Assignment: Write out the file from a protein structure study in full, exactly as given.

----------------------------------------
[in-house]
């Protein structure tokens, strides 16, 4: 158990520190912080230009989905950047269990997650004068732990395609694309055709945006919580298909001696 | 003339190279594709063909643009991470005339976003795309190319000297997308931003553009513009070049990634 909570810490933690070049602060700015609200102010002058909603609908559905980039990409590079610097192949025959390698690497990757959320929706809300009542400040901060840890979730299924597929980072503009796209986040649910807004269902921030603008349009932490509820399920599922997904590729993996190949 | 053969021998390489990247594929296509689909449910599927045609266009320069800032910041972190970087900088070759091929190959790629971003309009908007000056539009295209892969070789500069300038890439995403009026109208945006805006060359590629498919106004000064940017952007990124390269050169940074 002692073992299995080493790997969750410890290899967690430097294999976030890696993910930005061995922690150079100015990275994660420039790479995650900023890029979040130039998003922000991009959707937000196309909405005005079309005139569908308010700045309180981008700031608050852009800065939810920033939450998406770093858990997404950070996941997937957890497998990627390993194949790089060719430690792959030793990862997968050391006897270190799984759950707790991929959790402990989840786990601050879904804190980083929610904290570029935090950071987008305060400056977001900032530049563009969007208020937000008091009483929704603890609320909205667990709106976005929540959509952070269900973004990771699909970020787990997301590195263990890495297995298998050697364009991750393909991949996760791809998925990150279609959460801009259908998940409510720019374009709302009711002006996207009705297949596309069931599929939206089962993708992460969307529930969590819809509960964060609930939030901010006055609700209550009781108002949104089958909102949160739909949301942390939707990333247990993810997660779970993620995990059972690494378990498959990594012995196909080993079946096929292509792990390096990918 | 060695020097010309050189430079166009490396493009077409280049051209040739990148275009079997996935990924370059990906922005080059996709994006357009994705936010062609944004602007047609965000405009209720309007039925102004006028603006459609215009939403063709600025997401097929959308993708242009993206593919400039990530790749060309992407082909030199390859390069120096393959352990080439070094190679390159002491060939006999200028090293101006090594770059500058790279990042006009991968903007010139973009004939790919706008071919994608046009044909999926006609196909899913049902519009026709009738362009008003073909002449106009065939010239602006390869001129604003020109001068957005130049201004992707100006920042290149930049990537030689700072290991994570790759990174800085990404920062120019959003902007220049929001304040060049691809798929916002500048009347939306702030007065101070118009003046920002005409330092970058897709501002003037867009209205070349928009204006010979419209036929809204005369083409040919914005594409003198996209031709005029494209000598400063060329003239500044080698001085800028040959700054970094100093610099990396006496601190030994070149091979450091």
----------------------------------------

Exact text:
[in-house]
């Protein structure tokens, strides 16, 4: 158990520190912080230009989905950047269990997650004068732990395609694309055709945006919580298909001696 | 003339190279594709063909643009991470005339976003795309190319000297997308931003553009513009070049990634 909570810490933690070049602060700015609200102010002058909603609908559905980039990409590079610097192949025959390698690497990757959320929706809300009542400040901060840890979730299924597929980072503009796209986040649910807004269902921030603008349009932490509820399920599922997904590729993996190949 | 053969021998390489990247594929296509689909449910599927045609266009320069800032910041972190970087900088070759091929190959790629971003309009908007000056539009295209892969070789500069300038890439995403009026109208945006805006060359590629498919106004000064940017952007990124390269050169940074 002692073992299995080493790997969750410890290899967690430097294999976030890696993910930005061995922690150079100015990275994660420039790479995650900023890029979040130039998003922000991009959707937000196309909405005005079309005139569908308010700045309180981008700031608050852009800065939810920033939450998406770093858990997404950070996941997937957890497998990627390993194949790089060719430690792959030793990862997968050391006897270190799984759950707790991929959790402990989840786990601050879904804190980083929610904290570029935090950071987008305060400056977001900032530049563009969007208020937000008091009483929704603890609320909205667990709106976005929540959509952070269900973004990771699909970020787990997301590195263990890495297995298998050697364009991750393909991949996760791809998925990150279609959460801009259908998940409510720019374009709302009711002006996207009705297949596309069931599929939206089962993708992460969307529930969590819809509960964060609930939030901010006055609700209550009781108002949104089958909102949160739909949301942390939707990333247990993810997660779970993620995990059972690494378990498959990594012995196909080993079946096929292509792990390096990918 | 060695020097010309050189430079166009490396493009077409280049051209040739990148275009079997996935990924370059990906922005080059996709994006357009994705936010062609944004602007047609965000405009209720309007039925102004006028603006459609215009939403063709600025997401097929959308993708242009993206593919400039990530790749060309992407082909030199390859390069120096393959352990080439070094190679390159002491060939006999200028090293101006090594770059500058790279990042006009991968903007010139973009004939790919706008071919994608046009044909999926006609196909899913049902519009026709009738362009008003073909002449106009065939010239602006390869001129604003020109001068957005130049201004992707100006920042290149930049990537030689700072290991994570790759990174800085990404920062120019959003902007220049929001304040060049691809798929916002500048009347939306702030007065101070118009003046920002005409330092970058897709501002003037867009209205070349928009204006010979419209036929809204005369083409040919914005594409003198996209031709005029494209000598400063060329003239500044080698001085800028040959700054970094100093610099990396006496601190030994070149091979450091």